Does Buddhism have any restrictions?

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[ Jul 1st, 2008 ] - [ read : 12064 ]
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Does Buddhism have any restrictions?
by: Venerable Nicolas Thanissaro

One major part of what Buddhists practice is to become more self-disciplined. This means that whatever sort of Buddhist you are, you try to follow a set of 'rules of training' or 'precepts' as a way to gain mastery over your mind. The idea of such 'precepts' is that by avoiding harmful ways of behaving or speaking, you can start to reduce the harmfulness of the intentions in the mind that generate those deeds and words. For lay Buddhists (i.e. those who are not monks or nuns) there is a minimum package of Five Precepts which are:
  • to abstain from taking the life of living beings
  • to abstain from taking what is not given (i.e. not stealing)
  • to abstain from sexual relations outside marriage
  • to abstain from telling lies
  • to abstain from drinking alcohol or taking other intoxicants such as tobacco or non-medicinal drugs.
These Precepts are not supposed to be commandments where you become eternally damned if you break them, but they are an ideal of behaviour Buddhists try to train themselves towards as a means to improve our habits and develop a full sense of responsibility for the human dignity of ourselves or others. Lay Buddhists would keep the Five Precepts 24 hours a day, seven days a week - not just on a particular day of the week.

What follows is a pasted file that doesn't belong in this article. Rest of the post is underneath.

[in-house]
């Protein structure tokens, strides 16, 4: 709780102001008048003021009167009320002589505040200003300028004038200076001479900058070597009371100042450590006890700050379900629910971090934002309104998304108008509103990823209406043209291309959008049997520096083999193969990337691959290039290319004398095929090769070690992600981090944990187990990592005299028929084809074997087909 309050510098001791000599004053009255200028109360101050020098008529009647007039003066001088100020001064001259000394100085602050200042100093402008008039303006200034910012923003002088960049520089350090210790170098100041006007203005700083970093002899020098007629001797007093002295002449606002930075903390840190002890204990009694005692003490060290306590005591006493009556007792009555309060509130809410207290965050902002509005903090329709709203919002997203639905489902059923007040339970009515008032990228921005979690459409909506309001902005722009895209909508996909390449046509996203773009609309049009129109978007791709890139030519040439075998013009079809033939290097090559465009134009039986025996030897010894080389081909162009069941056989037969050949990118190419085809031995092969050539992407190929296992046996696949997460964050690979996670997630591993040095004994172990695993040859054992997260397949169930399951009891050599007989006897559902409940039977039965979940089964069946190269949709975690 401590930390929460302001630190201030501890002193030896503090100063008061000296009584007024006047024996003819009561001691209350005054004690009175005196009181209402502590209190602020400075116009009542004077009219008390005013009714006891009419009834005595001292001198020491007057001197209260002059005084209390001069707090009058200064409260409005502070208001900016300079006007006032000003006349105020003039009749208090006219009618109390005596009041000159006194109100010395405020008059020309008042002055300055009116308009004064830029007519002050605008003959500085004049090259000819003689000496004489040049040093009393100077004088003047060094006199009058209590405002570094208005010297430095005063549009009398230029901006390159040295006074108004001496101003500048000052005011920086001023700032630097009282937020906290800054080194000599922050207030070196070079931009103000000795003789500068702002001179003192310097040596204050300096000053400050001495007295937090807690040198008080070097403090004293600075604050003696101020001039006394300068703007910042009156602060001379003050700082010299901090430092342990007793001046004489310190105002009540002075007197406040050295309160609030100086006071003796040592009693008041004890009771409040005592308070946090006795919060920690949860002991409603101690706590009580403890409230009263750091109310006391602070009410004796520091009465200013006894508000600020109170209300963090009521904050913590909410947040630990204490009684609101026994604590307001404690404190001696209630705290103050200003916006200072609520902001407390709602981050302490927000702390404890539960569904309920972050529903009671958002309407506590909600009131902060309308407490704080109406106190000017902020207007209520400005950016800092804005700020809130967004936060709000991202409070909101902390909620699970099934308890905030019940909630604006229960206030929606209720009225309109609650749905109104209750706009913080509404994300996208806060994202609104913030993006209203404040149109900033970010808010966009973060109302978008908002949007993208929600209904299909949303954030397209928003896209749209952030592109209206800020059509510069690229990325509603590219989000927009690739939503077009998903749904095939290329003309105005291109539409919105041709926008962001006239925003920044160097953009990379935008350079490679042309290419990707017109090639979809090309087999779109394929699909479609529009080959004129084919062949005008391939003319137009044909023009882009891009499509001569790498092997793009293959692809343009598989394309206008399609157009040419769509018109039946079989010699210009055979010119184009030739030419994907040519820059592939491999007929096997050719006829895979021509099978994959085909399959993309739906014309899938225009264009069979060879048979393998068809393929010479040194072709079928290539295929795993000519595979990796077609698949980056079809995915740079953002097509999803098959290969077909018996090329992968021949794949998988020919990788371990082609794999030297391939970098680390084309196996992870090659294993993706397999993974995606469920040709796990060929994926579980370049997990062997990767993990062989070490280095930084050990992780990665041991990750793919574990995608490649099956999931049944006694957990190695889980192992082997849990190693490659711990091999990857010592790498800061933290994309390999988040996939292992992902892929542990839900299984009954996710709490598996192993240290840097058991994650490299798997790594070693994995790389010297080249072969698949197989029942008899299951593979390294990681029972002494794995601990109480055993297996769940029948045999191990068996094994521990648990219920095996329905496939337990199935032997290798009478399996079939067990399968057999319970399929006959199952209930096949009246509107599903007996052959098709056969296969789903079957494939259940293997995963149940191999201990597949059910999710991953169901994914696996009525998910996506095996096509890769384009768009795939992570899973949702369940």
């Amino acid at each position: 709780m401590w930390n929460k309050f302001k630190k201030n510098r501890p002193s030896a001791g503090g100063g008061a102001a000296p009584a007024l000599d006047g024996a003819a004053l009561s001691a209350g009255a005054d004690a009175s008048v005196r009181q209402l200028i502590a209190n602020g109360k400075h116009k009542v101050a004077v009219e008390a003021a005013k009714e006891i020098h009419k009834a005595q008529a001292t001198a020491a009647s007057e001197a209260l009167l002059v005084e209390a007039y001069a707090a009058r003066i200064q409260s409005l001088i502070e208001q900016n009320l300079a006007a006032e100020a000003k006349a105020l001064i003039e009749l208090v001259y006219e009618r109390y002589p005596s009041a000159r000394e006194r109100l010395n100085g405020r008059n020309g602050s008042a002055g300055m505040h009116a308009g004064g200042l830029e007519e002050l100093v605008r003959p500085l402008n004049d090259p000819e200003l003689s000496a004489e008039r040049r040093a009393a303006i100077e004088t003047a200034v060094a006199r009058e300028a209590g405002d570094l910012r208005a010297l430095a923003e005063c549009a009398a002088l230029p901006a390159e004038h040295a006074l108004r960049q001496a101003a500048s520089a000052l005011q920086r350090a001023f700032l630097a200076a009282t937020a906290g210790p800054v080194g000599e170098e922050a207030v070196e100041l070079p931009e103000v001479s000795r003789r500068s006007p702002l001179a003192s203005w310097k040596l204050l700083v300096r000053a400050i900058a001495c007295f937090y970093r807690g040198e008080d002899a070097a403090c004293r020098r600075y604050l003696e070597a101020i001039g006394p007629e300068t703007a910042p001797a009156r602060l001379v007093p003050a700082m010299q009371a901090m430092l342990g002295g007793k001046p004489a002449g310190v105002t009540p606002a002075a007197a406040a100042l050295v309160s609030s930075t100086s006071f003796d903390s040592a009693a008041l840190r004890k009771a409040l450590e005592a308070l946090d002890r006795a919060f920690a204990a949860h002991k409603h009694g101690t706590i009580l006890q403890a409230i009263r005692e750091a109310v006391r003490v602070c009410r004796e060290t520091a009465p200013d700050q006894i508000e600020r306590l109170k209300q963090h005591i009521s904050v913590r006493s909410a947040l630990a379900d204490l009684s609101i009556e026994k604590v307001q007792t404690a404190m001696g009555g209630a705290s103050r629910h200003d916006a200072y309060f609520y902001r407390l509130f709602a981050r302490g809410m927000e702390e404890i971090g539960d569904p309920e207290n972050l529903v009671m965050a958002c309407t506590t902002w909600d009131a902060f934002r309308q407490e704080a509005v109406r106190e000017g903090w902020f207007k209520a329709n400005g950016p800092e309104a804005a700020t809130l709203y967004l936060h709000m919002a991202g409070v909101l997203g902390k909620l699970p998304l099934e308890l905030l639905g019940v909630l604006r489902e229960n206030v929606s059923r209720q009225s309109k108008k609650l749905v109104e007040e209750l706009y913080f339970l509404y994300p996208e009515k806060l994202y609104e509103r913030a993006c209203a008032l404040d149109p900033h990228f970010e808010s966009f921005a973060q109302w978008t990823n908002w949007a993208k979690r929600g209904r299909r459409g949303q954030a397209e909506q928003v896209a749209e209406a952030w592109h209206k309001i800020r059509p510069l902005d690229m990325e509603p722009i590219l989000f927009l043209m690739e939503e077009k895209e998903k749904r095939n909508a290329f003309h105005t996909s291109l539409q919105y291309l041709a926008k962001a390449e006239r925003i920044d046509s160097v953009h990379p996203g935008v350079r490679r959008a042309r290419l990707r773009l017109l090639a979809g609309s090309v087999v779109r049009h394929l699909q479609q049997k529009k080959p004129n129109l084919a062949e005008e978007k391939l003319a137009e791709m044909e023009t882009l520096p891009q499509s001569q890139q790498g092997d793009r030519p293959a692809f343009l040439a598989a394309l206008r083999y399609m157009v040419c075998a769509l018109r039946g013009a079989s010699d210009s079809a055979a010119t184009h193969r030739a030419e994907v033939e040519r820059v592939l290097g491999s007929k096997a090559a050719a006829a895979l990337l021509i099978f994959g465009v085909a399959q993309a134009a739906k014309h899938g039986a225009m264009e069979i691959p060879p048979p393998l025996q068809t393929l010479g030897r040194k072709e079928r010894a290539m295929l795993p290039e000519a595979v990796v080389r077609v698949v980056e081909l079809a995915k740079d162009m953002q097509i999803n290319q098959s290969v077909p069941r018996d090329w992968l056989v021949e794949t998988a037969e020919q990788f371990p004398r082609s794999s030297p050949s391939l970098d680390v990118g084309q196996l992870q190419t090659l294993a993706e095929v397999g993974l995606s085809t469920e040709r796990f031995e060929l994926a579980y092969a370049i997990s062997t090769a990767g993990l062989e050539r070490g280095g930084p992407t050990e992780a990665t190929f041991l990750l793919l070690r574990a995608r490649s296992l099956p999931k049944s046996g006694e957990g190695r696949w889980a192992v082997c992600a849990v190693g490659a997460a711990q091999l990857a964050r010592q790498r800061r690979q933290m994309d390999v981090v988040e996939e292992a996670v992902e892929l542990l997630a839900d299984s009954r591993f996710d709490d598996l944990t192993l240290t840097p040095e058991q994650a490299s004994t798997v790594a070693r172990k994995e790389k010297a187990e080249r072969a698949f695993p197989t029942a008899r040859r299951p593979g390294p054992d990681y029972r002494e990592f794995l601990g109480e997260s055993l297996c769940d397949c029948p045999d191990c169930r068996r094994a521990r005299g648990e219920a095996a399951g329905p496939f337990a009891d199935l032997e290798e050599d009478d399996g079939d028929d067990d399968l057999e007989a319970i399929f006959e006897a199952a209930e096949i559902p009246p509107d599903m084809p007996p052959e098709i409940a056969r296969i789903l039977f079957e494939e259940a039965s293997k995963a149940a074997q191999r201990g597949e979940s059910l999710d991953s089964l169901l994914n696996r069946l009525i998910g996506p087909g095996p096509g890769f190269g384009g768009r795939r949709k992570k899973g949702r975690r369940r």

If lay Buddhists want to train themselves more intensively (e.g. go on a meditation retreat or on the Buddhist quarter moon days) they may choose to follow Eight Precepts (see detail at the following link

For novice monks there is a fuller set of Precepts called the Ten Precepts (see detail at the link

Fully ordained monks follow a total of 227 Precepts (see detail at the link

Fully ordained Buddhist nuns follow a total of 311 Precepts (see detail at the link

The same objectives lie behind keeping the Precepts for monastic Buddhists and lay Buddhists alike, but for the monastics, the Precepts are more because they have elected to train themselves more intensely than lay Buddhists and are therefore considered to be on the 'fast-track' to Nirvana.

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